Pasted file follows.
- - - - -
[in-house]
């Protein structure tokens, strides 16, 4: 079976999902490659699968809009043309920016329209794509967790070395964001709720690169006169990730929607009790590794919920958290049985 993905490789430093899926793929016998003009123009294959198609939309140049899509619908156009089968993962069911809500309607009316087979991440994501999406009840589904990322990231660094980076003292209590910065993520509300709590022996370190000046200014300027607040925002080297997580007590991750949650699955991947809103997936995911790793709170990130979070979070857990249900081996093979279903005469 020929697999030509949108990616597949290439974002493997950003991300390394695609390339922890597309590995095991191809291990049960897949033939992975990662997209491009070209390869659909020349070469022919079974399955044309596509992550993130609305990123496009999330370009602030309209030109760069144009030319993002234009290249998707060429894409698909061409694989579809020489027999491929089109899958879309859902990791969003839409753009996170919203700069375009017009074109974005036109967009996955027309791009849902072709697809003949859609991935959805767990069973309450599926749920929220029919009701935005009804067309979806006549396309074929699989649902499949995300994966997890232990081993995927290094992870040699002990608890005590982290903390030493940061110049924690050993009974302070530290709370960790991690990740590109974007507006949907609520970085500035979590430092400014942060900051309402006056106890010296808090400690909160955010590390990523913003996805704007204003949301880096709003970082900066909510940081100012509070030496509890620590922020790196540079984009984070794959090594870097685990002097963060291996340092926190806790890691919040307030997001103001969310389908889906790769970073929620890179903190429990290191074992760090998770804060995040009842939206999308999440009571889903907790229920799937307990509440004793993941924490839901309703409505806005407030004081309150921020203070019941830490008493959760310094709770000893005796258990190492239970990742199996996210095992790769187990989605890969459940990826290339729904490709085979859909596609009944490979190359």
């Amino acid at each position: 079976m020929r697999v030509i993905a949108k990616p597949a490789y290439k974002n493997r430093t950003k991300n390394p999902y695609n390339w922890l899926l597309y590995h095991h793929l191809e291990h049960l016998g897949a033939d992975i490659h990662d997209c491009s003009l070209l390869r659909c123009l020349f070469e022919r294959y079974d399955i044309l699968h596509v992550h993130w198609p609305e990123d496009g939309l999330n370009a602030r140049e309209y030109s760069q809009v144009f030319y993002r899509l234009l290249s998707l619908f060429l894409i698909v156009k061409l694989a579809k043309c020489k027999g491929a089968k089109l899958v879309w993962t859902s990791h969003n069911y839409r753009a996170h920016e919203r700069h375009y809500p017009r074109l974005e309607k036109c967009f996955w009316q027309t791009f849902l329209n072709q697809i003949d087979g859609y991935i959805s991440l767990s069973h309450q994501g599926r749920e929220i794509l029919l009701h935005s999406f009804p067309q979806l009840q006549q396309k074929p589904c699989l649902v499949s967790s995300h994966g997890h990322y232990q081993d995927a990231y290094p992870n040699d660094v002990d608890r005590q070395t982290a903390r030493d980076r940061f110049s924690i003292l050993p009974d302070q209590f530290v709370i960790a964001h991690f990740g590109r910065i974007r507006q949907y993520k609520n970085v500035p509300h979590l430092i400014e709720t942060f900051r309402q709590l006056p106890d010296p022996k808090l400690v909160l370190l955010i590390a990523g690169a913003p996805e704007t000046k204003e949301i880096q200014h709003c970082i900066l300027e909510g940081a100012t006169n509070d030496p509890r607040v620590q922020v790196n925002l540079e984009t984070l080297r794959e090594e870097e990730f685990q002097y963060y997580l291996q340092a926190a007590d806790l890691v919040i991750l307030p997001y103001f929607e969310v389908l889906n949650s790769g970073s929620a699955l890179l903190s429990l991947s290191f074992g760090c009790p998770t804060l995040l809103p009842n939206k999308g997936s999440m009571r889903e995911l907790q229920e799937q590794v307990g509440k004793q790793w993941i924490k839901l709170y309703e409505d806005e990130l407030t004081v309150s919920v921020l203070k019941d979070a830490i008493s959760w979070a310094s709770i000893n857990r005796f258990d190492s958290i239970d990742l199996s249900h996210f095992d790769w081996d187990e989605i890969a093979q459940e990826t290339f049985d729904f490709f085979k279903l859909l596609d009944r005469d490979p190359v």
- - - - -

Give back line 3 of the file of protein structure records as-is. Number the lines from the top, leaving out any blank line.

């Amino acid at each position: 079976m020929r697999v030509i993905a949108k990616p597949a490789y290439k974002n493997r430093t950003k991300n390394p999902y695609n390339w922890l899926l597309y590995h095991h793929l191809e291990h049960l016998g897949a033939d992975i490659h990662d997209c491009s003009l070209l390869r659909c123009l020349f070469e022919r294959y079974d399955i044309l699968h596509v992550h993130w198609p609305e990123d496009g939309l999330n370009a602030r140049e309209y030109s760069q809009v144009f030319y993002r899509l234009l290249s998707l619908f060429l894409i698909v156009k061409l694989a579809k043309c020489k027999g491929a089968k089109l899958v879309w993962t859902s990791h969003n069911y839409r753009a996170h920016e919203r700069h375009y809500p017009r074109l974005e309607k036109c967009f996955w009316q027309t791009f849902l329209n072709q697809i003949d087979g859609y991935i959805s991440l767990s069973h309450q994501g599926r749920e929220i794509l029919l009701h935005s999406f009804p067309q979806l009840q006549q396309k074929p589904c699989l649902v499949s967790s995300h994966g997890h990322y232990q081993d995927a990231y290094p992870n040699d660094v002990d608890r005590q070395t982290a903390r030493d980076r940061f110049s924690i003292l050993p009974d302070q209590f530290v709370i960790a964001h991690f990740g590109r910065i974007r507006q949907y993520k609520n970085v500035p509300h979590l430092i400014e709720t942060f900051r309402q709590l006056p106890d010296p022996k808090l400690v909160l370190l955010i590390a990523g690169a913003p996805e704007t000046k204003e949301i880096q200014h709003c970082i900066l300027e909510g940081a100012t006169n509070d030496p509890r607040v620590q922020v790196n925002l540079e984009t984070l080297r794959e090594e870097e990730f685990q002097y963060y997580l291996q340092a926190a007590d806790l890691v919040i991750l307030p997001y103001f929607e969310v389908l889906n949650s790769g970073s929620a699955l890179l903190s429990l991947s290191f074992g760090c009790p998770t804060l995040l809103p009842n939206k999308g997936s999440m009571r889903e995911l907790q229920e799937q590794v307990g509440k004793q790793w993941i924490k839901l709170y309703e409505d806005e990130l407030t004081v309150s919920v921020l203070k019941d979070a830490i008493s959760w979070a310094s709770i000893n857990r005796f258990d190492s958290i239970d990742l199996s249900h996210f095992d790769w081996d187990e989605i890969a093979q459940e990826t290339f049985d729904f490709f085979k279903l859909l596609d009944r005469d490979p190359v």